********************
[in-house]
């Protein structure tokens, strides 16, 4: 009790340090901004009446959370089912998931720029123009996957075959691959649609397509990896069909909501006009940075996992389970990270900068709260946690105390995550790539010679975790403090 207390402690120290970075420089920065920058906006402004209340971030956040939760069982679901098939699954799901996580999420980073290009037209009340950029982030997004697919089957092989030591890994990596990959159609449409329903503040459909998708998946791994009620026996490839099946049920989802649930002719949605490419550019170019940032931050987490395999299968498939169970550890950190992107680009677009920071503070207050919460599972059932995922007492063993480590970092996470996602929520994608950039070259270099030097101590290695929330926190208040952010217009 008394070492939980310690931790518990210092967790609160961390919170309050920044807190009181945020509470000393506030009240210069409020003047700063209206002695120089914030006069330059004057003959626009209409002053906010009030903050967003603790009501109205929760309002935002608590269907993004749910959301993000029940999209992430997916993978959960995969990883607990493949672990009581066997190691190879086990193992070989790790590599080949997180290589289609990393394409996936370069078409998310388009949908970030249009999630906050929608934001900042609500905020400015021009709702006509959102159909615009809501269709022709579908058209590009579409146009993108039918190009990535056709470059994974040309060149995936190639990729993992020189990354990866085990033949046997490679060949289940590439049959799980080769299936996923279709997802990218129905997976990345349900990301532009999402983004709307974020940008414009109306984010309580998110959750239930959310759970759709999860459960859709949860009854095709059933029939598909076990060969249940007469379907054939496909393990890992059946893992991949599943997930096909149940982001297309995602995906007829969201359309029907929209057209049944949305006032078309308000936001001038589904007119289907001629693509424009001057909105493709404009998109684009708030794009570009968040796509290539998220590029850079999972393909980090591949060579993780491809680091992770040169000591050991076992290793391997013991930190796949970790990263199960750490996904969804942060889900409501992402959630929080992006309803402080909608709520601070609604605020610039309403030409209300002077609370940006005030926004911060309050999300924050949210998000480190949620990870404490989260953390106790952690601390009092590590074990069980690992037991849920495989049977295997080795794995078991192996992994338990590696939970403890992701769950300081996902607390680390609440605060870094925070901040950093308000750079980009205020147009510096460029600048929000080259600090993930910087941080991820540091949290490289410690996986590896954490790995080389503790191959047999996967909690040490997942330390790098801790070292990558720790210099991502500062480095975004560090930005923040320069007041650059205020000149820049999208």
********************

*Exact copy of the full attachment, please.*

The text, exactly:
[in-house]
């Protein structure tokens, strides 16, 4: 009790340090901004009446959370089912998931720029123009996957075959691959649609397509990896069909909501006009940075996992389970990270900068709260946690105390995550790539010679975790403090 207390402690120290970075420089920065920058906006402004209340971030956040939760069982679901098939699954799901996580999420980073290009037209009340950029982030997004697919089957092989030591890994990596990959159609449409329903503040459909998708998946791994009620026996490839099946049920989802649930002719949605490419550019170019940032931050987490395999299968498939169970550890950190992107680009677009920071503070207050919460599972059932995922007492063993480590970092996470996602929520994608950039070259270099030097101590290695929330926190208040952010217009 008394070492939980310690931790518990210092967790609160961390919170309050920044807190009181945020509470000393506030009240210069409020003047700063209206002695120089914030006069330059004057003959626009209409002053906010009030903050967003603790009501109205929760309002935002608590269907993004749910959301993000029940999209992430997916993978959960995969990883607990493949672990009581066997190691190879086990193992070989790790590599080949997180290589289609990393394409996936370069078409998310388009949908970030249009999630906050929608934001900042609500905020400015021009709702006509959102159909615009809501269709022709579908058209590009579409146009993108039918190009990535056709470059994974040309060149995936190639990729993992020189990354990866085990033949046997490679060949289940590439049959799980080769299936996923279709997802990218129905997976990345349900990301532009999402983004709307974020940008414009109306984010309580998110959750239930959310759970759709999860459960859709949860009854095709059933029939598909076990060969249940007469379907054939496909393990890992059946893992991949599943997930096909149940982001297309995602995906007829969201359309029907929209057209049944949305006032078309308000936001001038589904007119289907001629693509424009001057909105493709404009998109684009708030794009570009968040796509290539998220590029850079999972393909980090591949060579993780491809680091992770040169000591050991076992290793391997013991930190796949970790990263199960750490996904969804942060889900409501992402959630929080992006309803402080909608709520601070609604605020610039309403030409209300002077609370940006005030926004911060309050999300924050949210998000480190949620990870404490989260953390106790952690601390009092590590074990069980690992037991849920495989049977295997080795794995078991192996992994338990590696939970403890992701769950300081996902607390680390609440605060870094925070901040950093308000750079980009205020147009510096460029600048929000080259600090993930910087941080991820540091949290490289410690996986590896954490790995080389503790191959047999996967909690040490997942330390790098801790070292990558720790210099991502500062480095975004560090930005923040320069007041650059205020000149820049999208």